How Its Made: Firing Tea Jars in JianshuiBitterleaf
While in Jianshui this past summer, we decided to shoot some footage of a custom batch of tea (and water) jars we ordered being loaded into the kiln for firing. After all, there isn’t much else to do but wait.
We only captured a small portion of the process. Wheeling, inlaying engravings and clay processing aren’t shown. But even without those, there is a significant amount of work that goes into a successful firing. After drying, each piece is washed on the surface. The insides of the lids have to be painted so that they don’t fuse to the body during firing. While most studios use kilns smaller than this one, industrial kilns of this size require quite a bit more fuel to run, which adds a significant cost. To maximize this, each piece must be placed carefully and strategically.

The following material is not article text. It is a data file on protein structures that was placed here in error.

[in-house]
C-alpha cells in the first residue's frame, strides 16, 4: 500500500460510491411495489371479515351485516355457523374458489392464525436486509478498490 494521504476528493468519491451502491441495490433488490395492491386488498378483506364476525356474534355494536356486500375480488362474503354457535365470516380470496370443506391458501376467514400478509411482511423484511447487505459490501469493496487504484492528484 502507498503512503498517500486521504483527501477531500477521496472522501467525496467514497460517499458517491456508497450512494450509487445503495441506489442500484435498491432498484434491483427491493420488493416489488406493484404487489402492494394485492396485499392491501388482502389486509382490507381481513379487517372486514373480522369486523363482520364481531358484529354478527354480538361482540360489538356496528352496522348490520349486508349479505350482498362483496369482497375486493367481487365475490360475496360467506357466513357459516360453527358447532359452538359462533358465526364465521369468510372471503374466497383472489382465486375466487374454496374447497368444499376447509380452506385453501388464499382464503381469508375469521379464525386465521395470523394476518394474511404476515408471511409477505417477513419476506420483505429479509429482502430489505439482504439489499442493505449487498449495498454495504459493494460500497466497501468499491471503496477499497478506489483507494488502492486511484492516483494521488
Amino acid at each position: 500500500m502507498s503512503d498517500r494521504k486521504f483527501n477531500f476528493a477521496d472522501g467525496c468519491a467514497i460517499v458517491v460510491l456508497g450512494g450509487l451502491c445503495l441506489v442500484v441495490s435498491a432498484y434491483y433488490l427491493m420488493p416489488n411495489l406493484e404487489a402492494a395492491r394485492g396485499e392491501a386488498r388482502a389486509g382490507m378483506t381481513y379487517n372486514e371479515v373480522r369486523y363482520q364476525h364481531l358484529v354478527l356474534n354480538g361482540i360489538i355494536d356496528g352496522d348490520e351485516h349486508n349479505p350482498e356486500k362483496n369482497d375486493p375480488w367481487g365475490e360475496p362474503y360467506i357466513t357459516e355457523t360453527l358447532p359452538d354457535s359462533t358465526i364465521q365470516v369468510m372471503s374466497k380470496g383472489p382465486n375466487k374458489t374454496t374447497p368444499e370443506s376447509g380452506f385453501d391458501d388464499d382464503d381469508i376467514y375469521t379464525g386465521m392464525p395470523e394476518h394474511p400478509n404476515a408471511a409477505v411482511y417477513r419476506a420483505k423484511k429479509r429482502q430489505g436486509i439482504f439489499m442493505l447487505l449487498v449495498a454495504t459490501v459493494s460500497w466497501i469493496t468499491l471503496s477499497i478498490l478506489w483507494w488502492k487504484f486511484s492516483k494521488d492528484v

Once everything is ready to be loaded, the kiln has to be warmed up gradually with the pieces in it, in order to avoid breakage. After a night of firing at 1300c, the same thing has to happen to avoid cooling too fast. Abruptly opening the door when the pieces are too hot are a surefire way to shock them into breaking.